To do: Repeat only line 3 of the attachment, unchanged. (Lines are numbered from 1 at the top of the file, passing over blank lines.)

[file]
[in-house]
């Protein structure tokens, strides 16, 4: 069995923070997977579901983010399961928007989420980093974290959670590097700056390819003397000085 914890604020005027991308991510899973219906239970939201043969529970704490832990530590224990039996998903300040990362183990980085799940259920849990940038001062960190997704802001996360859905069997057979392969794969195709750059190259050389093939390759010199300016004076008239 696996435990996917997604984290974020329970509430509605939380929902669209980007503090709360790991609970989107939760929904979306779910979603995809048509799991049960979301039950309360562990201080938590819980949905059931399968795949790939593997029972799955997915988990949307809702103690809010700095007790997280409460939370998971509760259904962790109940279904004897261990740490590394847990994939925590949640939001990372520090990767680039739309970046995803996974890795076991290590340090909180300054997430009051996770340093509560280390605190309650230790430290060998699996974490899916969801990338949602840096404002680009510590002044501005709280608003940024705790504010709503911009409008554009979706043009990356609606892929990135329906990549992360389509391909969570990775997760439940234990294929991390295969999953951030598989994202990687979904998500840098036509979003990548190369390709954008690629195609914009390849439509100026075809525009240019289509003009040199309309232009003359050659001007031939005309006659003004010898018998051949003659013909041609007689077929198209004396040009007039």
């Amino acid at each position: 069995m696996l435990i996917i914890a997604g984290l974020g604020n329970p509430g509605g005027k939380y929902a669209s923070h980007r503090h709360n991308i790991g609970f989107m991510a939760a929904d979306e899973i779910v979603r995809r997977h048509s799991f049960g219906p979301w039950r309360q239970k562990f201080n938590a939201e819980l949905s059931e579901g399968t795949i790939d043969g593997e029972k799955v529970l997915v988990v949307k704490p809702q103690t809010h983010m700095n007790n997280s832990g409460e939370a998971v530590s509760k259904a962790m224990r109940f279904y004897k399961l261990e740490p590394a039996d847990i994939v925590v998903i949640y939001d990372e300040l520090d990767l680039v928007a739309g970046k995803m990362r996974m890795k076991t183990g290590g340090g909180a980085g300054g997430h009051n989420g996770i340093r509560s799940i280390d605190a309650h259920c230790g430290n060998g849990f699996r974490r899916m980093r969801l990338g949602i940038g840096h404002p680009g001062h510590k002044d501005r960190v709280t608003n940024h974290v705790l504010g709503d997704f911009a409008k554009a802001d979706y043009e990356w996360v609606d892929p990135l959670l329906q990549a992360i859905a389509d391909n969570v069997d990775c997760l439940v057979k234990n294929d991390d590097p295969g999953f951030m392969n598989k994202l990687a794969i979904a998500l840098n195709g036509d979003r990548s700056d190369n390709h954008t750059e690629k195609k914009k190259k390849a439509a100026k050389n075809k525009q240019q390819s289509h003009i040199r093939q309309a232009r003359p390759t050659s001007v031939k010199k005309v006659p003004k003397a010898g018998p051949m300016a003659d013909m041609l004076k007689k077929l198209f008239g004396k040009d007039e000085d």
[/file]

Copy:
């Amino acid at each position: 069995m696996l435990i996917i914890a997604g984290l974020g604020n329970p509430g509605g005027k939380y929902a669209s923070h980007r503090h709360n991308i790991g609970f989107m991510a939760a929904d979306e899973i779910v979603r995809r997977h048509s799991f049960g219906p979301w039950r309360q239970k562990f201080n938590a939201e819980l949905s059931e579901g399968t795949i790939d043969g593997e029972k799955v529970l997915v988990v949307k704490p809702q103690t809010h983010m700095n007790n997280s832990g409460e939370a998971v530590s509760k259904a962790m224990r109940f279904y004897k399961l261990e740490p590394a039996d847990i994939v925590v998903i949640y939001d990372e300040l520090d990767l680039v928007a739309g970046k995803m990362r996974m890795k076991t183990g290590g340090g909180a980085g300054g997430h009051n989420g996770i340093r509560s799940i280390d605190a309650h259920c230790g430290n060998g849990f699996r974490r899916m980093r969801l990338g949602i940038g840096h404002p680009g001062h510590k002044d501005r960190v709280t608003n940024h974290v705790l504010g709503d997704f911009a409008k554009a802001d979706y043009e990356w996360v609606d892929p990135l959670l329906q990549a992360i859905a389509d391909n969570v069997d990775c997760l439940v057979k234990n294929d991390d590097p295969g999953f951030m392969n598989k994202l990687a794969i979904a998500l840098n195709g036509d979003r990548s700056d190369n390709h954008t750059e690629k195609k914009k190259k390849a439509a100026k050389n075809k525009q240019q390819s289509h003009i040199r093939q309309a232009r003359p390759t050659s001007v031939k010199k005309v006659p003004k003397a010898g018998p051949m300016a003659d013909m041609l004076k007689k077929l198209f008239g004396k040009d007039e000085d």